The CMC was formed on the 10th April 1925 with a membership base of around 27 adventurers. Originally formed as a tramping club, outings on the Port Hills around Christchurch, and further afield to the foothills of Canterbury were the usual activity. Christmas and Easter holidays were spent in the mountains, usually at the head of the Waimakariri River, where climbing had a stronger focus. In October the 14th 1927 it was changed to The Canterbury Mountaineering and Tramping Club Inc., then again in May the 14th 1953 shortened to The Canterbury Mountaineering Club Inc.
One of the Club’s real personalities of the time, was a young Gerard Carrington, who was the motivating force behind the formation of the Club. Carrington’s ambition was to build a hut at the junction of the White River and the Waimak, a popular campsite and the start point of many climbs in the Arthurs Pass region. With his characteristic energy, he gathered funds from friends, the Tourist Dept and Canterbury Progress league and construction of the hut began.
While materials were still being carried to hut site, Carrington was tragically drowned while floating down through the Waimak gorge on a home-made raft. His death was a big blow to the Club, but members finally completed the hut in 1929 and then named it in his honour – Carrington Hut. One of the most impressive mountains in the area was also named Carrington Peak. Now access to this beautiful region was within reach for many, without the need to carry a tent and utensils, and the Carrington Hut has since been visited by thousands, and the original aims of the Club have been maintained ever since – the encouragement of a love for the mountains, and nature out of doors, with increased facilities for enjoying the beauties that lie in the heart of the ranges.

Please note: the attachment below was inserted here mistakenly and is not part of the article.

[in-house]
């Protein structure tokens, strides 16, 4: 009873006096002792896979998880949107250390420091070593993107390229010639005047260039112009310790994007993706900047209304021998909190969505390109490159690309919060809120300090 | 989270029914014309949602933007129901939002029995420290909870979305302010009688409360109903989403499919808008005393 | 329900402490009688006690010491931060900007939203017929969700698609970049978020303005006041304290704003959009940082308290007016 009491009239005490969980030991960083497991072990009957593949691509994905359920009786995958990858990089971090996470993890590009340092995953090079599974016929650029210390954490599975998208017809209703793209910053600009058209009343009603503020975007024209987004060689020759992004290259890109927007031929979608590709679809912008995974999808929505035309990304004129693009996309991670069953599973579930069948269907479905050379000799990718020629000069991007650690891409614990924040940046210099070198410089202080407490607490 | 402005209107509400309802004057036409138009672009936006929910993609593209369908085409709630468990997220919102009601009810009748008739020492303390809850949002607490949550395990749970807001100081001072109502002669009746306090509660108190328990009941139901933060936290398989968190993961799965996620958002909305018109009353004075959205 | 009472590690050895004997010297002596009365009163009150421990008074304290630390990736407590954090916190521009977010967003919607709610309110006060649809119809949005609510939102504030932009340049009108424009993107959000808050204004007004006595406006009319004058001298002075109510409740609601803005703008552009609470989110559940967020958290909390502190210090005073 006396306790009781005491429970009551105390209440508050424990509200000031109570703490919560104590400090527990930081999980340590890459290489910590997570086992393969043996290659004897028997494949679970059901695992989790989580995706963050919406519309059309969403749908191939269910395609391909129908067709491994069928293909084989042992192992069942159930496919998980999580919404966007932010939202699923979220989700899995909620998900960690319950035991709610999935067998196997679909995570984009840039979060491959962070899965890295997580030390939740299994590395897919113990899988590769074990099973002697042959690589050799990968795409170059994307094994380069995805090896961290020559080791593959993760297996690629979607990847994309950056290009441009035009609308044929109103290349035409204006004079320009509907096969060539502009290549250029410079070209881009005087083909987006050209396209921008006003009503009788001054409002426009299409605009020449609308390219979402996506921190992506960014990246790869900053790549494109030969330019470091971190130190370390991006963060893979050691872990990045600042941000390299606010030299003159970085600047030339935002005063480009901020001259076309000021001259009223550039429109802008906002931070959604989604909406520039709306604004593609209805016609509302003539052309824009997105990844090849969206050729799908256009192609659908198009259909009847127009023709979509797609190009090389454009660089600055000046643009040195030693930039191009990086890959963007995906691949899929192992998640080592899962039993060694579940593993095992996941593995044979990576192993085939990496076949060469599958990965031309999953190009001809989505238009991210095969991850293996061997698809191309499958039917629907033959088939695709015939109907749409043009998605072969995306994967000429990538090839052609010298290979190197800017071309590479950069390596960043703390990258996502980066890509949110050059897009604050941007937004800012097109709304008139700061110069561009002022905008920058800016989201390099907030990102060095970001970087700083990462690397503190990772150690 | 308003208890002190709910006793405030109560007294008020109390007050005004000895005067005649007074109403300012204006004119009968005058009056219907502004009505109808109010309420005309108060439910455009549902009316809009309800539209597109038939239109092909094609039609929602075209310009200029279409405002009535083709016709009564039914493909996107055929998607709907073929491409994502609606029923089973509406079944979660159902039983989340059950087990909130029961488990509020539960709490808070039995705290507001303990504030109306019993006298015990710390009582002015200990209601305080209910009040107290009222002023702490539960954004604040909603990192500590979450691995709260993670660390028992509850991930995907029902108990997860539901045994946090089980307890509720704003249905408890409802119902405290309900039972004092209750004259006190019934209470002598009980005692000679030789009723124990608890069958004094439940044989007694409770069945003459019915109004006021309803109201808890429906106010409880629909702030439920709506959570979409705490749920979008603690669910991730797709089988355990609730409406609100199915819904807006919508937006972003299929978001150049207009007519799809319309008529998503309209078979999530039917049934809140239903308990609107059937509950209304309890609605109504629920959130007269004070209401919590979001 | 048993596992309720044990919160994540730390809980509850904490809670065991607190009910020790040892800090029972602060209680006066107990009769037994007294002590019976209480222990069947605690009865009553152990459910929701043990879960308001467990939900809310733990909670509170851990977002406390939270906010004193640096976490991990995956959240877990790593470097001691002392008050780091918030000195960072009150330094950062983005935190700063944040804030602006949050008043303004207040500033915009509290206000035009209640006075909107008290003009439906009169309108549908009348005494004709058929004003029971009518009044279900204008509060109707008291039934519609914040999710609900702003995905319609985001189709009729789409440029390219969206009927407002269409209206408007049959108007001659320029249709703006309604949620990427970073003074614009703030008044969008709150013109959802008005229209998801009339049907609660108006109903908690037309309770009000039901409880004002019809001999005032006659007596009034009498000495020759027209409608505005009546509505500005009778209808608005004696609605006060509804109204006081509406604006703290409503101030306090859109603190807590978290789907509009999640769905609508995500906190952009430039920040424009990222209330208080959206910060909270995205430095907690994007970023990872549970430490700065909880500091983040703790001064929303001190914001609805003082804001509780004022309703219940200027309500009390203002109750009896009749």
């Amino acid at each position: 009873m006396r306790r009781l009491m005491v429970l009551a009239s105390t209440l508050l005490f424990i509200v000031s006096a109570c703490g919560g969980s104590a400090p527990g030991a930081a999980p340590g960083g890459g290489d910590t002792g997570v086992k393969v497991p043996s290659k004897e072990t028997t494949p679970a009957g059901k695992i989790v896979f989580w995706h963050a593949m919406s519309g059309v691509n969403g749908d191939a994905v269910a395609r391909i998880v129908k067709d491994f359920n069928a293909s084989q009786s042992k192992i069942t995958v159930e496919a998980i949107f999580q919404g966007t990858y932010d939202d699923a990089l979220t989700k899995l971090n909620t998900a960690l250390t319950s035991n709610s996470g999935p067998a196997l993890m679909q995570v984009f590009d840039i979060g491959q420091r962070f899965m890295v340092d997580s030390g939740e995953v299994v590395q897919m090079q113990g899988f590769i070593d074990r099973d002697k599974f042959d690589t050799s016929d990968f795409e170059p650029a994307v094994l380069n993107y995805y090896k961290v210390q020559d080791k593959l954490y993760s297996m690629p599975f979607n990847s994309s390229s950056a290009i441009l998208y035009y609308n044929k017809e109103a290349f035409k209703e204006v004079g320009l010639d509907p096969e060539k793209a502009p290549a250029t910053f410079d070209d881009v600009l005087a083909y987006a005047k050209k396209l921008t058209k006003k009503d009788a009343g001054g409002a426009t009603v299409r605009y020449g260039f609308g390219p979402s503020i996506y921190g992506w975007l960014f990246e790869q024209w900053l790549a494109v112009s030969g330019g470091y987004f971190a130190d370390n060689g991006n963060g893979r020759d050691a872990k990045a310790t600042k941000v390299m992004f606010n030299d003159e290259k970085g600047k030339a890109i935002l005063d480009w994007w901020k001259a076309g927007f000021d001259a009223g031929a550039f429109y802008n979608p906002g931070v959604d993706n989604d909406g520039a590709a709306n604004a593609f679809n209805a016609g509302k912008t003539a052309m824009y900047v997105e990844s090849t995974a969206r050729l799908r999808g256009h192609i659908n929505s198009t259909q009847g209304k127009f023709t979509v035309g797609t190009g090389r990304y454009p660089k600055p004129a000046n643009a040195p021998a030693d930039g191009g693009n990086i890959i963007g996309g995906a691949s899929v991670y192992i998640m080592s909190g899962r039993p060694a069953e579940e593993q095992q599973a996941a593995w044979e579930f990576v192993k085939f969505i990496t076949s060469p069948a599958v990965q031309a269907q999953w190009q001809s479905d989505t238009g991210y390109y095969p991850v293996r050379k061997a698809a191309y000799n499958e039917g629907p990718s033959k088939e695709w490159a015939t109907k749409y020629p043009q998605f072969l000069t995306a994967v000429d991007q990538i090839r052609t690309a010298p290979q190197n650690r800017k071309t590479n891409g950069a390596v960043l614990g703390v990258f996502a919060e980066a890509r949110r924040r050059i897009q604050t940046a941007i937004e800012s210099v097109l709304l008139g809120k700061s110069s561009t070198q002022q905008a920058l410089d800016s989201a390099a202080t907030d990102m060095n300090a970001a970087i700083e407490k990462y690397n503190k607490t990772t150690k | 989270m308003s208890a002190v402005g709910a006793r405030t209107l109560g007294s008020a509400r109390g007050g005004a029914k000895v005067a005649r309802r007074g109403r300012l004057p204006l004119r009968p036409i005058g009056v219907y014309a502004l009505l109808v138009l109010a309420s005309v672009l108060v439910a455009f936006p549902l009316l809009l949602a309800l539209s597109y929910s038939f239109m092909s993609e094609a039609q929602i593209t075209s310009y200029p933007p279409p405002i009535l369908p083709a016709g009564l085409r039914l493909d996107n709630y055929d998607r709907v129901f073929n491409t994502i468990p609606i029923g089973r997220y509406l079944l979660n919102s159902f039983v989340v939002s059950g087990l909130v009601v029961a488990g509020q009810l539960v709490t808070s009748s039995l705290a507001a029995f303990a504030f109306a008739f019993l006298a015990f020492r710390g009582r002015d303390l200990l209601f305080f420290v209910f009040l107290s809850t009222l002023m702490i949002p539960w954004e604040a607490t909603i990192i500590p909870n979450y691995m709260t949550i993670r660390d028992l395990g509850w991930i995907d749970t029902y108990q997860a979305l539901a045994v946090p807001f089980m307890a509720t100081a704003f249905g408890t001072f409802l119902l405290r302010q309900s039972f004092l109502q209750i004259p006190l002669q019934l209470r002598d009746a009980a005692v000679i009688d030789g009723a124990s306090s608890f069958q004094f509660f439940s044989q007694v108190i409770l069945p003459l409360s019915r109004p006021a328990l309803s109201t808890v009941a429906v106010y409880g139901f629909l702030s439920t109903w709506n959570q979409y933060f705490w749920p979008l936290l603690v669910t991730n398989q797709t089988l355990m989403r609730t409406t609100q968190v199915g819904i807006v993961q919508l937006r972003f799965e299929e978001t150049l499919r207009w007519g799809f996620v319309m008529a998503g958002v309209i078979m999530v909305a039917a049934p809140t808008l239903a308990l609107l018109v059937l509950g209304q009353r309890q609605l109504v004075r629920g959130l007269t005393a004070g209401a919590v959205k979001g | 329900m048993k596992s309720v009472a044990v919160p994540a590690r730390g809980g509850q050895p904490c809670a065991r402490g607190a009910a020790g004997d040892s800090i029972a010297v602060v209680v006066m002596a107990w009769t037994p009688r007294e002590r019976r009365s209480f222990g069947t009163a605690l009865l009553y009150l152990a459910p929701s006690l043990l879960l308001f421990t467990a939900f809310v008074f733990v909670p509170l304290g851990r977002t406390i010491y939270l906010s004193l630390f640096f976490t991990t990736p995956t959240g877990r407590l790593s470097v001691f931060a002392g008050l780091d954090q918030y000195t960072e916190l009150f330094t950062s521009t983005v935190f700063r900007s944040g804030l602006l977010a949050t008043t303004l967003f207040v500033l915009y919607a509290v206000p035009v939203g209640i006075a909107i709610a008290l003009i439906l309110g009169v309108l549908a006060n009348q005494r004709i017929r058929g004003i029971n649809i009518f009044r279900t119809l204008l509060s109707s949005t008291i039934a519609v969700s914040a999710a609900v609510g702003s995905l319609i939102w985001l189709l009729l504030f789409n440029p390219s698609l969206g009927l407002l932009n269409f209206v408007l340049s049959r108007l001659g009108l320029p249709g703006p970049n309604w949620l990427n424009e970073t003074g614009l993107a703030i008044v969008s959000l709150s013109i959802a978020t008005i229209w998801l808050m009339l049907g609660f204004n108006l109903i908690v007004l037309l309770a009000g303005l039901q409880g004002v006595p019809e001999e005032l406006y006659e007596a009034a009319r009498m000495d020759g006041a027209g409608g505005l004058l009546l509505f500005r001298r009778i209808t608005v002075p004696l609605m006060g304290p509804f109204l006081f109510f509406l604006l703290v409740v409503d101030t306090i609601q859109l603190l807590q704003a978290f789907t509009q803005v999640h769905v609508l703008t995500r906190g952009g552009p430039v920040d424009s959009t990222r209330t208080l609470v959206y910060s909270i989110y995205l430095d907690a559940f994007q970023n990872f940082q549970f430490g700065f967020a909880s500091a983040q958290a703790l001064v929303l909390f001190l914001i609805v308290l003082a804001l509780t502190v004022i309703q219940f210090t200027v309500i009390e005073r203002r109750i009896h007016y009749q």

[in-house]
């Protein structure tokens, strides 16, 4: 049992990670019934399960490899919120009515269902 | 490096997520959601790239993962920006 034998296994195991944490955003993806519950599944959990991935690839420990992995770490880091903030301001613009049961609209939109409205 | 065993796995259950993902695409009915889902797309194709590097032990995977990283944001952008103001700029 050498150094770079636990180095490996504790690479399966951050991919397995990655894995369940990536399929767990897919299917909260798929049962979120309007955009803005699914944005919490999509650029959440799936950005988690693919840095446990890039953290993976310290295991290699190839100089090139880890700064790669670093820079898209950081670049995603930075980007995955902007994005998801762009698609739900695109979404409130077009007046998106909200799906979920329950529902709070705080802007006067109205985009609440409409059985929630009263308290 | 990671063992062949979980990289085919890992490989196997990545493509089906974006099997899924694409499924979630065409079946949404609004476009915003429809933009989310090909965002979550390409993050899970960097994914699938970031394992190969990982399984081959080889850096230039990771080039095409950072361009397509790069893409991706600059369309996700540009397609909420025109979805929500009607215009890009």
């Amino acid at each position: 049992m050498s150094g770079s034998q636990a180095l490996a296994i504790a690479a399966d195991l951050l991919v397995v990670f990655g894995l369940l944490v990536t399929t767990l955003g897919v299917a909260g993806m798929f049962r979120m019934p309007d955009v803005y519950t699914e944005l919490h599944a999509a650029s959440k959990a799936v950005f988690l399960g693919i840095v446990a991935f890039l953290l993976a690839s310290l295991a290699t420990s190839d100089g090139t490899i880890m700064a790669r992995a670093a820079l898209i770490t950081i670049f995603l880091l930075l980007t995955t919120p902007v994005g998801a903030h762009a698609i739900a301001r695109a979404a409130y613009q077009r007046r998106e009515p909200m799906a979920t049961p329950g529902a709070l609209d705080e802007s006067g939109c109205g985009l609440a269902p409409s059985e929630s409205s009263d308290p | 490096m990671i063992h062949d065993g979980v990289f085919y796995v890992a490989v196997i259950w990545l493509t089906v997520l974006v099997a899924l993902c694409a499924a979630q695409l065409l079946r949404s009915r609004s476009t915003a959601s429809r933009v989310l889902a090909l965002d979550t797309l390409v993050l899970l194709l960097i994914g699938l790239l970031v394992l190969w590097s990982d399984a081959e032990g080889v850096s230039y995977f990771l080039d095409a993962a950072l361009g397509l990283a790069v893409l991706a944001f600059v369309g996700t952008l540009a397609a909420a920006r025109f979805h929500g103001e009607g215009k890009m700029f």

The Erewhon branch of the CMC opened in 1933
The Club then changed its primary focus to that of mountaineering, and purchased a car in the following years, so that CMC members could have independent transport to the Alps. It was during this era of the 1930s to 1950s that the CMC achieved so much. Huts were built in the Arthurs Pass, Rakaia, and Mount Cook regions, and climbing and exploration in these areas became very popular with members, and a number of famous names were by now on the membership roll.
The CMC was for many years an affiliate in the Pioneer Sports Club, and our meeting location during that period was at the grand Pioneer Sports Centre in central Christchurch. This site was gifted to the City of Christchurch by a trust, and is now the site of the Town Library.
In the modern age, the CMC is a very active club for climbers – alpine, sport and rock climbers alike. There are still the instruction courses run over the Easter and Christmas holidays as there were in the early days, as well as Queens Birthday and either Labour Day or Canterbury Show weekends, and these are still the best way to learn mountaincraft skills from experienced older members. Rock climbing courses are held on the crags in the Port Hills overlooking Christchurch. Advanced mountaineering courses are staged in the Mount Cook area over the Christmas break. Regular meetings are held, and slide shows recounting a recent adventure by a member or guest are always popular.
The CMC has been fortunate to have been thought of by many in their Wills, and there is a fund which is used to achieve and promote the aims of the CMC – namely, exploration and enjoyment of the mountains. Overseas expeditions are funded through grants, local trips away are often assisted through subsidised helicopter or 4WD transport, and the network of mountain huts that the CMC has been involved with for the last 75 years get regular maintenance, so that a new generation of Canterbury mountaineers can enjoy the experiences of the alps.